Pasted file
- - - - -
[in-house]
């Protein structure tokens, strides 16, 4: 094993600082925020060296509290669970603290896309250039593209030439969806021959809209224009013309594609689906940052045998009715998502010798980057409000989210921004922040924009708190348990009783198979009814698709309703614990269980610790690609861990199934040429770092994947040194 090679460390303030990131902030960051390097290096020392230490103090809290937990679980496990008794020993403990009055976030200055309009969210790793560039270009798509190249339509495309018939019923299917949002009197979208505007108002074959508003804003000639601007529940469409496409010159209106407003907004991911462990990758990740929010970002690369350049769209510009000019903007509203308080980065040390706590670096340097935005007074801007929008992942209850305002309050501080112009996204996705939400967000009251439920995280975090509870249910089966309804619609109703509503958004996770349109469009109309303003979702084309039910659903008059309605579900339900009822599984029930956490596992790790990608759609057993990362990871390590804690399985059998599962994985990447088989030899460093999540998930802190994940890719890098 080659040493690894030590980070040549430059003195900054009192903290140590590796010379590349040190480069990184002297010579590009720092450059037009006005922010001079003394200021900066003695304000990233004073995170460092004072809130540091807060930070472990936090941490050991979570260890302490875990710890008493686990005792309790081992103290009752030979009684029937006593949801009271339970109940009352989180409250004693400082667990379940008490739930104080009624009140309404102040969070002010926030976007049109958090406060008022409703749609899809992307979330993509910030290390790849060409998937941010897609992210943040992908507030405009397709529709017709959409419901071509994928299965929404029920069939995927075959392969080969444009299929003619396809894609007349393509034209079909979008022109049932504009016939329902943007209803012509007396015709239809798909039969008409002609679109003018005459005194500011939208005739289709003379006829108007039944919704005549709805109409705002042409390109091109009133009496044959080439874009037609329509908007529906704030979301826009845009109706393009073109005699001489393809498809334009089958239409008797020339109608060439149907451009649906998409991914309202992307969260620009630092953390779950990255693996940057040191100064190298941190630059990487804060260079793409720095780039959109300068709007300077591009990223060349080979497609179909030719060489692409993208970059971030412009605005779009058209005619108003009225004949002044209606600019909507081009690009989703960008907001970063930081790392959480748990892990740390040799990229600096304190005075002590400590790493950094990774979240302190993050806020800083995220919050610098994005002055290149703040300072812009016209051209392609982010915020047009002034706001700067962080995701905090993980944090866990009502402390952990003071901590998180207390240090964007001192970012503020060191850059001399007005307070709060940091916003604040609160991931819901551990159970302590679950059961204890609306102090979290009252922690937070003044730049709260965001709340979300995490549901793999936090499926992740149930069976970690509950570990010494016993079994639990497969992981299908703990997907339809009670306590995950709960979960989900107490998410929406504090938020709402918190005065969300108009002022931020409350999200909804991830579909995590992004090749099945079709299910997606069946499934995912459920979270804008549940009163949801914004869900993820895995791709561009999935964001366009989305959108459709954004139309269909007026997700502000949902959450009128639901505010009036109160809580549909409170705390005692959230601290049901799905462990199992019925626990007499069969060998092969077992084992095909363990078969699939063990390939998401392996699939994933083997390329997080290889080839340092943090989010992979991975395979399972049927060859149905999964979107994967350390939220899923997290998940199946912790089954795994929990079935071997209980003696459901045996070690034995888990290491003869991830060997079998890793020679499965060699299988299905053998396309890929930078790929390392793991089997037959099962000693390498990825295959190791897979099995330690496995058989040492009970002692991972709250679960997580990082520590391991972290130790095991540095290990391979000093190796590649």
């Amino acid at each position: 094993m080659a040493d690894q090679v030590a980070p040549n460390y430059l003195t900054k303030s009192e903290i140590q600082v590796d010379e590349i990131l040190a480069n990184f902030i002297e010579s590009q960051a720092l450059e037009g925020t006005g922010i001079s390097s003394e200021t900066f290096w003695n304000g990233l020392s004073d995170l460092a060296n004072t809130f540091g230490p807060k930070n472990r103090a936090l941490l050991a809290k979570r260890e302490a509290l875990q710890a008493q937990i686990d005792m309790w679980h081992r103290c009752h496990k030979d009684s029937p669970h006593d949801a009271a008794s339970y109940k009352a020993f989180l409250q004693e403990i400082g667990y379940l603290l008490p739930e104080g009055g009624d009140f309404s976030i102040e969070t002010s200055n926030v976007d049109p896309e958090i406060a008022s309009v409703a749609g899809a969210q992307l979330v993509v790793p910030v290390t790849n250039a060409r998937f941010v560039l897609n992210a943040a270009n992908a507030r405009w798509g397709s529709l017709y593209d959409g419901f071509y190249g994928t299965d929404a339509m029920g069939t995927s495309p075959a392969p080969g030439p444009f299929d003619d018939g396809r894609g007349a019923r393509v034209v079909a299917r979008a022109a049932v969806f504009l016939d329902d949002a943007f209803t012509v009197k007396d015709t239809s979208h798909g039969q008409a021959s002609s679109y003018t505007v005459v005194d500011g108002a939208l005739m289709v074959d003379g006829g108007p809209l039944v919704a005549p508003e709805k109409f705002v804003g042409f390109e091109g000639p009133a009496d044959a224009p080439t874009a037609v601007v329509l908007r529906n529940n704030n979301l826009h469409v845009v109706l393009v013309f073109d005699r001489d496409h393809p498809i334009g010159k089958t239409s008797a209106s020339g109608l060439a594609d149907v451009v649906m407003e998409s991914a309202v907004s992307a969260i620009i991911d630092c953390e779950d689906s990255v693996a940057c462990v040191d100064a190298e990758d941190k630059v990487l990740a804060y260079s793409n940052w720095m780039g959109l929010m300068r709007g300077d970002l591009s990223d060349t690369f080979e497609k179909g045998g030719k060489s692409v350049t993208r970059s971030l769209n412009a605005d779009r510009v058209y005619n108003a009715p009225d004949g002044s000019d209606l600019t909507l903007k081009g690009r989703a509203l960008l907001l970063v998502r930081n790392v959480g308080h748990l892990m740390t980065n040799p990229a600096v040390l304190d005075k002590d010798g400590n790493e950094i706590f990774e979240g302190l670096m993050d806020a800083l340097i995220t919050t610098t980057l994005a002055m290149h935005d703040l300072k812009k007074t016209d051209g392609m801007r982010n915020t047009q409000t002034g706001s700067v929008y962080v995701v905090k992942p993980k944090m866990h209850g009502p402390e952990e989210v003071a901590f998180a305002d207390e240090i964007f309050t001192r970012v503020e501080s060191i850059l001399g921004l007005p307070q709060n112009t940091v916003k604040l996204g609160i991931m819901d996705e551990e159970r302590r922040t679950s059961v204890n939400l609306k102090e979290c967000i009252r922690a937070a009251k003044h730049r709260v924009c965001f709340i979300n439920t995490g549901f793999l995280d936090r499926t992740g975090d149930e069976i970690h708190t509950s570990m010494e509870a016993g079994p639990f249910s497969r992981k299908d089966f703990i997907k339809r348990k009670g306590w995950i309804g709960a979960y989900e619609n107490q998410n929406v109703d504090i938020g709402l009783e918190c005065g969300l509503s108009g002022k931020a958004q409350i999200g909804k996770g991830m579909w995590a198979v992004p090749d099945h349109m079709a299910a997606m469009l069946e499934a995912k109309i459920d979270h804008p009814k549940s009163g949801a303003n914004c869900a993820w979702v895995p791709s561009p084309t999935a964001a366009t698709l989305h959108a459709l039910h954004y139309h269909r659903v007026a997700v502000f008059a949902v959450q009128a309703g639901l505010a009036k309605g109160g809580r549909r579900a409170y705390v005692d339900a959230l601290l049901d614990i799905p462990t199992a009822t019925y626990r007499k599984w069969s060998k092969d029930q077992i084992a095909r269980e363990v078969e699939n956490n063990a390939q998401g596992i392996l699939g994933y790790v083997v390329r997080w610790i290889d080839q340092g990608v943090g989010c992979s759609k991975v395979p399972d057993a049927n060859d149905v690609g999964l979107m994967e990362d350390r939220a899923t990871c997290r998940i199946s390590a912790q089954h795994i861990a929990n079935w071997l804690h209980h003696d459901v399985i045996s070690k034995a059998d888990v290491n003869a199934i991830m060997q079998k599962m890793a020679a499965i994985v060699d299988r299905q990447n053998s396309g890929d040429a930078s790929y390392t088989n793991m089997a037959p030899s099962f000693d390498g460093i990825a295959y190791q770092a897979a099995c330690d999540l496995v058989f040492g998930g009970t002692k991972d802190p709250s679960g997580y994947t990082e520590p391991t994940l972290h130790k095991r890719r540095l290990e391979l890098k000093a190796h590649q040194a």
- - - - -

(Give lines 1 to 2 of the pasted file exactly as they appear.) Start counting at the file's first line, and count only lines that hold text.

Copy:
[in-house]
């Protein structure tokens, strides 16, 4: 094993600082925020060296509290669970603290896309250039593209030439969806021959809209224009013309594609689906940052045998009715998502010798980057409000989210921004922040924009708190348990009783198979009814698709309703614990269980610790690609861990199934040429770092994947040194 090679460390303030990131902030960051390097290096020392230490103090809290937990679980496990008794020993403990009055976030200055309009969210790793560039270009798509190249339509495309018939019923299917949002009197979208505007108002074959508003804003000639601007529940469409496409010159209106407003907004991911462990990758990740929010970002690369350049769209510009000019903007509203308080980065040390706590670096340097935005007074801007929008992942209850305002309050501080112009996204996705939400967000009251439920995280975090509870249910089966309804619609109703509503958004996770349109469009109309303003979702084309039910659903008059309605579900339900009822599984029930956490596992790790990608759609057993990362990871390590804690399985059998599962994985990447088989030899460093999540998930802190994940890719890098 080659040493690894030590980070040549430059003195900054009192903290140590590796010379590349040190480069990184002297010579590009720092450059037009006005922010001079003394200021900066003695304000990233004073995170460092004072809130540091807060930070472990936090941490050991979570260890302490875990710890008493686990005792309790081992103290009752030979009684029937006593949801009271339970109940009352989180409250004693400082667990379940008490739930104080009624009140309404102040969070002010926030976007049109958090406060008022409703749609899809992307979330993509910030290390790849060409998937941010897609992210943040992908507030405009397709529709017709959409419901071509994928299965929404029920069939995927075959392969080969444009299929003619396809894609007349393509034209079909979008022109049932504009016939329902943007209803012509007396015709239809798909039969008409002609679109003018005459005194500011939208005739289709003379006829108007039944919704005549709805109409705002042409390109091109009133009496044959080439874009037609329509908007529906704030979301826009845009109706393009073109005699001489393809498809334009089958239409008797020339109608060439149907451009649906998409991914309202992307969260620009630092953390779950990255693996940057040191100064190298941190630059990487804060260079793409720095780039959109300068709007300077591009990223060349080979497609179909030719060489692409993208970059971030412009605005779009058209005619108003009225004949002044209606600019909507081009690009989703960008907001970063930081790392959480748990892990740390040799990229600096304190005075002590400590790493950094990774979240302190993050806020800083995220919050610098994005002055290149703040300072812009016209051209392609982010915020047009002034706001700067962080995701905090993980944090866990009502402390952990003071901590998180207390240090964007001192970012503020060191850059001399007005307070709060940091916003604040609160991931819901551990159970302590679950059961204890609306102090979290009252922690937070003044730049709260965001709340979300995490549901793999936090499926992740149930069976970690509950570990010494016993079994639990497969992981299908703990997907339809009670306590995950709960979960989900107490998410929406504090938020709402918190005065969300108009002022931020409350999200909804991830579909995590992004090749099945079709299910997606069946499934995912459920979270804008549940009163949801914004869900993820895995791709561009999935964001366009989305959108459709954004139309269909007026997700502000949902959450009128639901505010009036109160809580549909409170705390005692959230601290049901799905462990199992019925626990007499069969060998092969077992084992095909363990078969699939063990390939998401392996699939994933083997390329997080290889080839340092943090989010992979991975395979399972049927060859149905999964979107994967350390939220899923997290998940199946912790089954795994929990079935071997209980003696459901045996070690034995888990290491003869991830060997079998890793020679499965060699299988299905053998396309890929930078790929390392793991089997037959099962000693390498990825295959190791897979099995330690496995058989040492009970002692991972709250679960997580990082520590391991972290130790095991540095290990391979000093190796590649």